Quilts by Jean Moore and Barbara Smith featured in the Holy Cross Gallery
The Episcopal Church of the Holy Cross is pleased to feature quilts by artists Jean Moore and Barbara Smith in its art gallery until Nov. 15. The Holy Cross gallery, located at 150 Melrose Avenue in Tryon, is open Monday through Friday from 9 a.m. to 4 p.m. and during services.
Being a seamstress of sorts has always been a part of my life. I grew up in Greer, S.C., finished nursing school at the old Greenville General Hospital in 1969, and married Gene in 1968 at St. Andrew’s Episcopal Church in Greenville.
My mother, who taught me the basics of machine sewing, made the majority of my clothes and even my wedding gown. The sewing machine seemed to be always humming at our house. My grandmother and aunt lived only a few miles away in Landrum, and most every summer, that special two weeks spent with them during the summer, allowed me to learn different kinds of handwork (knitting, crocheting). And they were both left-handed, so that made it even easier for me to learn. Making clothes for my dolls was of utmost importance in my younger years, and with their guidance those bits and pieces of fabrics and yarns developed into prize possessions.
As a wedding gift, my grandmother gave me money for my first sewing machine, and that changed everything. I produced my own wardrobe and later, most of our daughter’s clothes. Relocations happened along with way and lots of scraps that had been collected moved with us. But sometimes there were just too many and I donated them to local non-profits or quilting clubs.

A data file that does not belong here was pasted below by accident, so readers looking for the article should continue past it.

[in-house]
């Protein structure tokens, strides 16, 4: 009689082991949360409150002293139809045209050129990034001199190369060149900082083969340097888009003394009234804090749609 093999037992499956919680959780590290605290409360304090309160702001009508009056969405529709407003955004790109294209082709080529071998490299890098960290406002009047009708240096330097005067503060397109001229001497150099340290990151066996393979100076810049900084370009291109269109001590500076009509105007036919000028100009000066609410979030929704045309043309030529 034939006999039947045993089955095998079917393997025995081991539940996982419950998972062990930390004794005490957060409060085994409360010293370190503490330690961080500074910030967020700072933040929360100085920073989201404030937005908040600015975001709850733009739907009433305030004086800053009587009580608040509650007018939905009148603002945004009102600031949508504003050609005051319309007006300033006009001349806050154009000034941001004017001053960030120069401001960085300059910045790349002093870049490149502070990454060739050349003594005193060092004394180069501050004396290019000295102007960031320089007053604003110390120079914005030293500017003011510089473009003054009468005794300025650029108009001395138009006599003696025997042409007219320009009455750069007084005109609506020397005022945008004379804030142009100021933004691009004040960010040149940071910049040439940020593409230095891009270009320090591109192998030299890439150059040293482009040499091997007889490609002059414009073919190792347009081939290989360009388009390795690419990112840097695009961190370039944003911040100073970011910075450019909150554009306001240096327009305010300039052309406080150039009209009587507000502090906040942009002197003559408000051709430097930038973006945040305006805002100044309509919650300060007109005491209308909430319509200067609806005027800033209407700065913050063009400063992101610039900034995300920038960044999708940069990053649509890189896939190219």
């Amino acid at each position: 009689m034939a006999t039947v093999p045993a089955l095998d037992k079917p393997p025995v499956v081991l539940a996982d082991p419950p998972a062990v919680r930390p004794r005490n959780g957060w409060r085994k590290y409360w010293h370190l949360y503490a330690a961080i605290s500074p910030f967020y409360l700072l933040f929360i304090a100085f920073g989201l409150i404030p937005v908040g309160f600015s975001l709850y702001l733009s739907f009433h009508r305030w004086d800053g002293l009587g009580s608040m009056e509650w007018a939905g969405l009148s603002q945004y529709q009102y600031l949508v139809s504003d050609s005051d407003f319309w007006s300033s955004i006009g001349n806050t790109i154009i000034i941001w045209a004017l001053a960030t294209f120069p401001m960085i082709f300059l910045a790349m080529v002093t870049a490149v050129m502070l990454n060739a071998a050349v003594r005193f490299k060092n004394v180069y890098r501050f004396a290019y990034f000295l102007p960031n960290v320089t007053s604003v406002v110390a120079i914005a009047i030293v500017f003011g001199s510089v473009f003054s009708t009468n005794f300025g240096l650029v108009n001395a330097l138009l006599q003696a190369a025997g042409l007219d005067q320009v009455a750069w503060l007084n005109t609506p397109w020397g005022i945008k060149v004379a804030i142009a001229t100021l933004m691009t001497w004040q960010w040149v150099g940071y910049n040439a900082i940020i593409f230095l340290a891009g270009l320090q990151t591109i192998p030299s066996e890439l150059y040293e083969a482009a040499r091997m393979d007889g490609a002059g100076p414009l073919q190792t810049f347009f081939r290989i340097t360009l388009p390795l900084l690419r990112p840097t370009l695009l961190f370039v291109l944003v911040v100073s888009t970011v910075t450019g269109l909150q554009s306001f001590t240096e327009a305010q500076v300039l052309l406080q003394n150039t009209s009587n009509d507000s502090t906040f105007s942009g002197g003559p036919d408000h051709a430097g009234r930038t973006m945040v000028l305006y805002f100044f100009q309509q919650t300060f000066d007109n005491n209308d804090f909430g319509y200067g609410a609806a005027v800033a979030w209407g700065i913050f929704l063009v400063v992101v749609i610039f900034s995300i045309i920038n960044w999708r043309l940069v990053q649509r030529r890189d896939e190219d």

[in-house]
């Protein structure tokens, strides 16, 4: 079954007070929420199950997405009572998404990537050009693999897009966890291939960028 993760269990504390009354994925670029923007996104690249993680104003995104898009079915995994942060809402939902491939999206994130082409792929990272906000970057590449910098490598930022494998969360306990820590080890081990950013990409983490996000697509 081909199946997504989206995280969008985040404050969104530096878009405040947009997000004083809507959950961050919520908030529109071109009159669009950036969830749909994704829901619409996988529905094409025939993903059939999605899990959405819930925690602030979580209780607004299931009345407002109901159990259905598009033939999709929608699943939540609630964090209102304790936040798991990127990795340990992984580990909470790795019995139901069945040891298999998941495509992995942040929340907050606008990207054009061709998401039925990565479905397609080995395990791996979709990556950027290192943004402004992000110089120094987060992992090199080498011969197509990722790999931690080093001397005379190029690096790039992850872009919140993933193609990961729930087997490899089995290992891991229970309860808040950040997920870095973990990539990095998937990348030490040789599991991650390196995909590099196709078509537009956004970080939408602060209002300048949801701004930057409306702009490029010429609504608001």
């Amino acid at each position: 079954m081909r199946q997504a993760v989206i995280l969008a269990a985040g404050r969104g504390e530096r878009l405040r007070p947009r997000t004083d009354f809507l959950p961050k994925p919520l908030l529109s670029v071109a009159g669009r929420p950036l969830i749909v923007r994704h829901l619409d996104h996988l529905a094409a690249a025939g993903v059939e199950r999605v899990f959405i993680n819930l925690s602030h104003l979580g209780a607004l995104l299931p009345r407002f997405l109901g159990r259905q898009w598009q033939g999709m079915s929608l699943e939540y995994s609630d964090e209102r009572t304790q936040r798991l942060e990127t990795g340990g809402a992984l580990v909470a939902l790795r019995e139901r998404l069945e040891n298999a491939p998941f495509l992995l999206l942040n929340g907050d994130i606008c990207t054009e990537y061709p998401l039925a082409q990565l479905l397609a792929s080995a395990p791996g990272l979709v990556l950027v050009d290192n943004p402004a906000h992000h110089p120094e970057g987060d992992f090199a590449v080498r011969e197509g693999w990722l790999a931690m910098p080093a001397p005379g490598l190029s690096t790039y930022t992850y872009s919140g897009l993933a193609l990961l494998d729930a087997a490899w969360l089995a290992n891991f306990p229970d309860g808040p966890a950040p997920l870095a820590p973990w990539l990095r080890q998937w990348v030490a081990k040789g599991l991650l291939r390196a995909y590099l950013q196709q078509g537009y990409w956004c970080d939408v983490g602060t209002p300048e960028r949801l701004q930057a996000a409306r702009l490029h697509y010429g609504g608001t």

In the late 1970s, we were living in Broadway, Va. I was a stay-at-home mom with a daughter in kindergarten, and didn’t know anyone. A neighbor invited me to her house for coffee and I discovered quilting. She, and a group of other moms, came together weekly to quilt, share ideas and fabric, and talk. That is where I learned the basics of quilt making.
My first quilt was made from a purchased package of fabric cut into squares, a gift from my Mom. It was just a hodge-podge of patterns and colors, but, with the encouragement of my new friends, this became a quilt for our bed.
I stopped quilting for a number of years, but became interested again after our daughter started college and time became more available to me. Those boxes of scraps that had been saved produced my next quilt which was a sampler square quilt made of bits and pieces of fabric from clothes I had made over the years. This quilt represented Sunday dresses, formal gowns, shirts, pants, and even bits of costumes that I made for local high school plays.
It seemed that there was always a reason to start a quilt, like new babies, marriages, or remembering special things in a person’s life, such as memory quilts.
My joy of creating and making quilts was in the giving of them and still is. Scattered threads and pieces of fabric are usually found somewhere in my house because something is being created for someone. I have made and given away many quilts over the past 30 years, none alike, all with their own design and reason for making them.